The University is now charging students the maximum of £3,000 a year in top-up fees, potentially increasing students debts to £15,000, stretching the period of time it will take students to repay their debts.

James Robbins, a third year Photography student said: “I think it’s great that these students decided to make a stand to demonstrate how serious the issue of student finance has become. At last the Vice-Chancellor has agreed to talk to us”.

Students will be eligible to start repaying their loans once their annual incomes pass the £15,000 threshold.

Once students are earning over that figure around 9% will be taken from their salaries each year, until the loan is paid back in full.

Police were called to the incident after an emergency call was made at approximately 9pm by security staff after an alarm went off in the main administration building at the lower end of the campus

A police spokesman confirmed that six students were taken to Woolley Green police station, but were released later without charge.

The students have not been named but are believed to be studying Fine Art.

The college has since launched an enquiry into how the six students gained access to the area.

Word Count: 299

Tuesday, 20 November 2007

Guest Speaker: Kirsty Newton

Editor of ‘Cornwall Today’, Kirsty Newton today revealed her magazines aims and ambitions to eager first year journalism students.

Kirsty, who has been in the journalism profession for 10 years told students that, “Cornwall Today is looking at the younger end of the market”, for its target audience in comparison to previous years.

Since Kirsty took over as editor of ‘Cornwall Today’ over a year ago she has made many changes to the magazines content, including the addition of many new features.

Amongst the new features added to the magazine is a property and leisure section. These features have been bought in to attract a younger audience.

Regular features in the magazine already included: a home and gardens section, a food and drinks section and a wildlife section as well as various articles on village life in Cornwall.

The magazines target readership is an ABC1 readership audience in relation to the NRS Social Grading System. An ABC1 readership is stereotypically defined as the upper middle classes.

Also since Kirsty’s arrival the magazine has rose from 40 to 216 pages an issue, which according to Kirsty, “has allowed for a broader range of advertising”, which has also increased the magazines income per issue.

The majority of the magazines articles are written by freelance journalists, whose work on average is valued around 10 pence per word.

On average 16000 copies of the magazine are printed each month, a 1/3 of which are subscribers who live outside of Cornwall.

Despite this ‘Cornwall Today’ also has around half a dozen competitors in the South West that rival the magazine on a monthly basis, including: ‘Inside Cornwall’, ‘Taste of Cornwall’ and ‘Devon Today’.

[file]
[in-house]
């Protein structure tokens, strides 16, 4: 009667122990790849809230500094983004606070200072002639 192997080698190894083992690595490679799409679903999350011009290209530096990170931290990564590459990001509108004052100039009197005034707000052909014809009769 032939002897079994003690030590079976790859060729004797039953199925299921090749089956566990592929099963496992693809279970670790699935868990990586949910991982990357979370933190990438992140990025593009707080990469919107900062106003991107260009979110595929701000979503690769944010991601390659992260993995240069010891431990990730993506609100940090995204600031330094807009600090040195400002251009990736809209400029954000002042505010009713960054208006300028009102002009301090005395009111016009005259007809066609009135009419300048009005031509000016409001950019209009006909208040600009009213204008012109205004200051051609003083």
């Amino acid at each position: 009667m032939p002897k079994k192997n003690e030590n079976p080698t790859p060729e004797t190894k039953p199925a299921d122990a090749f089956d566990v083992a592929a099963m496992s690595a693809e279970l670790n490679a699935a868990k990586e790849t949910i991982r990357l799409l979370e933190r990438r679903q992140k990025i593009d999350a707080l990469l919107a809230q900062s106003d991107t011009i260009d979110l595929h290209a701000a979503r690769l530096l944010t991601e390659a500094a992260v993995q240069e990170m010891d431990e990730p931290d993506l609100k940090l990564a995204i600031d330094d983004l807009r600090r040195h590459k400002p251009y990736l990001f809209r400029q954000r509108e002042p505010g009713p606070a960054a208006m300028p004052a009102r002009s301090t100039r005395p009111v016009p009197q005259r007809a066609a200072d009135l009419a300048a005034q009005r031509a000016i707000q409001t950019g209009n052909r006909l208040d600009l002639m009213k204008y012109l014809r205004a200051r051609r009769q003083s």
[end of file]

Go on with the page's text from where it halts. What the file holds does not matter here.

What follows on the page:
Before taking up the role of Editor of ‘Cornwall Today’, Kirsty worked as a trainee for the ‘Western Morning News’ in Plymouth, before becoming Deputy Editor for ‘Devon Today’.

Word Count: 307

Critical Consideration - Gatekeeping

Since writing and researching about the subject of Gatekeeping in the profession of journalism I felt might see questioning its future in journalism.

For instance, how does the rise of citizen journalism affect the established journalistic industry? Some journalists have already started to dismiss citizen journalism as being journalism without its credibility aspect.

Some media outlets are using citizen-participants in journalistic processes, from simply inviting their commentary on published news stories to providing them with access to the processes of news publishing themselves.

An example of this is the BBC who frequently ask viewers to send in photos/videos of particular news events or comment on their website about news stories that they are interested in.

Critical Analysis - Gatekeeping

The term ‘gatekeeping’ in the world of journalism is used to describe the flow of information to its audience.

The theory of ‘gatekeeping’ was first instituted by German social psychologist Kurt Lewin in 1947.

In the news world, the gatekeeper decides what news you will read and when you will read it. The gatekeeper’s ideology influences what news he or she is willing to let go to print, and this sometimes plays a role in whose opinions are printed.

An example of this would be an ongoing political news story and which side the newspaper leans towards i.e. labour or conservative.

A in a small town with only one source of news is ill-served because only one gatekeeper controls the towns news stories. An example of this would be the Falmouth Packet.

This can often lead to one person’s point of view being distributed; leading residents to only get one interpretation of the week’s events.

The more sources for news, and the more viewpoints expressed in the community, the more residents will be able to make decisions about the area’s future. The more avenues that exist for members of the community to be connected with their neighbours and the news, the more constructive and informative public debate becomes, often leading to a better quality of newspaper for that particular local area.

In my opinion residents in local areas are better served with multiple gatekeepers, and so are national broadsheets and tabloids. Studies show that in areas with multiple newspapers, its readership tends to increase.